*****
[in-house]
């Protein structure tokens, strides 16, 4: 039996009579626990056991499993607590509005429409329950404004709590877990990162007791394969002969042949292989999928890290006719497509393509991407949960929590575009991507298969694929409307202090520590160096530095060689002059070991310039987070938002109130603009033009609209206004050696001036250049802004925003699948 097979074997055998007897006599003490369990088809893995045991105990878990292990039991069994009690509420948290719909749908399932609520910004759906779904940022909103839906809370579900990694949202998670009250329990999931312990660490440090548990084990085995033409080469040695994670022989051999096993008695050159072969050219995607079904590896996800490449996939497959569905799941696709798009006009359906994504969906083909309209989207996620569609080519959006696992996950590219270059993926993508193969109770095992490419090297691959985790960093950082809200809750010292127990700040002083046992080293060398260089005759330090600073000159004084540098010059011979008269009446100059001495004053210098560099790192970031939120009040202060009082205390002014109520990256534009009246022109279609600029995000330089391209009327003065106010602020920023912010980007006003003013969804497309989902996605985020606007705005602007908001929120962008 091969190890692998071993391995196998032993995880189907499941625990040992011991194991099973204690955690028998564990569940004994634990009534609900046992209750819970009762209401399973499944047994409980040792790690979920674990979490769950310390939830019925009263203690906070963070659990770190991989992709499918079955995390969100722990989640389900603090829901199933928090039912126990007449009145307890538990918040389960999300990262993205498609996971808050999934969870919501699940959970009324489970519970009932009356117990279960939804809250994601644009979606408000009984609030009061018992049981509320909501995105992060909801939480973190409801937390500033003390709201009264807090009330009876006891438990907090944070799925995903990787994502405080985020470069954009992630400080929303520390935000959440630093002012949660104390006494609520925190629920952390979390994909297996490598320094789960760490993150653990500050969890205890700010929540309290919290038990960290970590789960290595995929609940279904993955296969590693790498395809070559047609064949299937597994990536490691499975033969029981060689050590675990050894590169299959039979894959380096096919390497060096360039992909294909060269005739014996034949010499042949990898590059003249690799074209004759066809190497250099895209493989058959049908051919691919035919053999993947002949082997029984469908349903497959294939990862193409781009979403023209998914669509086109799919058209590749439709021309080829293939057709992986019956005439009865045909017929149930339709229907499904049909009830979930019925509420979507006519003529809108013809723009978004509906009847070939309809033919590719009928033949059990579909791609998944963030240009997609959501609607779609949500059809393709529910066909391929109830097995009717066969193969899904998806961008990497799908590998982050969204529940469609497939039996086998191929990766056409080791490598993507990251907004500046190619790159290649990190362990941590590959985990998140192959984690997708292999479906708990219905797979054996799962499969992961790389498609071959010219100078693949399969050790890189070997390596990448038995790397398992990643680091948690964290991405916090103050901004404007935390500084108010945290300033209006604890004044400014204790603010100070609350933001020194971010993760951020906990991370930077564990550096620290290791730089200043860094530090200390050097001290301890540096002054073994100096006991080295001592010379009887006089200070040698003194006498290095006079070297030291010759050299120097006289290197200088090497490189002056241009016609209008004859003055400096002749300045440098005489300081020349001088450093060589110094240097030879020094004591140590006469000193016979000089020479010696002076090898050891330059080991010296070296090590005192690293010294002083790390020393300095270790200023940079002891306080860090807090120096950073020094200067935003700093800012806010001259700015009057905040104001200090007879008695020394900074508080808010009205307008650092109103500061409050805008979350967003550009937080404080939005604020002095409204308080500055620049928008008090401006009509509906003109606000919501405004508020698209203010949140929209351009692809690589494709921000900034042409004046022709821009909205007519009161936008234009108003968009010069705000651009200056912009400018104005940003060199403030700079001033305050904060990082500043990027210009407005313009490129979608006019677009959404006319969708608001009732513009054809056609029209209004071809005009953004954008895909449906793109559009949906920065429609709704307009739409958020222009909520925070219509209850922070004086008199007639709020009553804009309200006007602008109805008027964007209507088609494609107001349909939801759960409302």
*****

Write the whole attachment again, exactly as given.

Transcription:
[in-house]
């Protein structure tokens, strides 16, 4: 039996009579626990056991499993607590509005429409329950404004709590877990990162007791394969002969042949292989999928890290006719497509393509991407949960929590575009991507298969694929409307202090520590160096530095060689002059070991310039987070938002109130603009033009609209206004050696001036250049802004925003699948 097979074997055998007897006599003490369990088809893995045991105990878990292990039991069994009690509420948290719909749908399932609520910004759906779904940022909103839906809370579900990694949202998670009250329990999931312990660490440090548990084990085995033409080469040695994670022989051999096993008695050159072969050219995607079904590896996800490449996939497959569905799941696709798009006009359906994504969906083909309209989207996620569609080519959006696992996950590219270059993926993508193969109770095992490419090297691959985790960093950082809200809750010292127990700040002083046992080293060398260089005759330090600073000159004084540098010059011979008269009446100059001495004053210098560099790192970031939120009040202060009082205390002014109520990256534009009246022109279609600029995000330089391209009327003065106010602020920023912010980007006003003013969804497309989902996605985020606007705005602007908001929120962008 091969190890692998071993391995196998032993995880189907499941625990040992011991194991099973204690955690028998564990569940004994634990009534609900046992209750819970009762209401399973499944047994409980040792790690979920674990979490769950310390939830019925009263203690906070963070659990770190991989992709499918079955995390969100722990989640389900603090829901199933928090039912126990007449009145307890538990918040389960999300990262993205498609996971808050999934969870919501699940959970009324489970519970009932009356117990279960939804809250994601644009979606408000009984609030009061018992049981509320909501995105992060909801939480973190409801937390500033003390709201009264807090009330009876006891438990907090944070799925995903990787994502405080985020470069954009992630400080929303520390935000959440630093002012949660104390006494609520925190629920952390979390994909297996490598320094789960760490993150653990500050969890205890700010929540309290919290038990960290970590789960290595995929609940279904993955296969590693790498395809070559047609064949299937597994990536490691499975033969029981060689050590675990050894590169299959039979894959380096096919390497060096360039992909294909060269005739014996034949010499042949990898590059003249690799074209004759066809190497250099895209493989058959049908051919691919035919053999993947002949082997029984469908349903497959294939990862193409781009979403023209998914669509086109799919058209590749439709021309080829293939057709992986019956005439009865045909017929149930339709229907499904049909009830979930019925509420979507006519003529809108013809723009978004509906009847070939309809033919590719009928033949059990579909791609998944963030240009997609959501609607779609949500059809393709529910066909391929109830097995009717066969193969899904998806961008990497799908590998982050969204529940469609497939039996086998191929990766056409080791490598993507990251907004500046190619790159290649990190362990941590590959985990998140192959984690997708292999479906708990219905797979054996799962499969992961790389498609071959010219100078693949399969050790890189070997390596990448038995790397398992990643680091948690964290991405916090103050901004404007935390500084108010945290300033209006604890004044400014204790603010100070609350933001020194971010993760951020906990991370930077564990550096620290290791730089200043860094530090200390050097001290301890540096002054073994100096006991080295001592010379009887006089200070040698003194006498290095006079070297030291010759050299120097006289290197200088090497490189002056241009016609209008004859003055400096002749300045440098005489300081020349001088450093060589110094240097030879020094004591140590006469000193016979000089020479010696002076090898050891330059080991010296070296090590005192690293010294002083790390020393300095270790200023940079002891306080860090807090120096950073020094200067935003700093800012806010001259700015009057905040104001200090007879008695020394900074508080808010009205307008650092109103500061409050805008979350967003550009937080404080939005604020002095409204308080500055620049928008008090401006009509509906003109606000919501405004508020698209203010949140929209351009692809690589494709921000900034042409004046022709821009909205007519009161936008234009108003968009010069705000651009200056912009400018104005940003060199403030700079001033305050904060990082500043990027210009407005313009490129979608006019677009959404006319969708608001009732513009054809056609029209209004071809005009953004954008895909449906793109559009949906920065429609709704307009739409958020222009909520925070219509209850922070004086008199007639709020009553804009309200006007602008109805008027964007209507088609494609107001349909939801759960409302």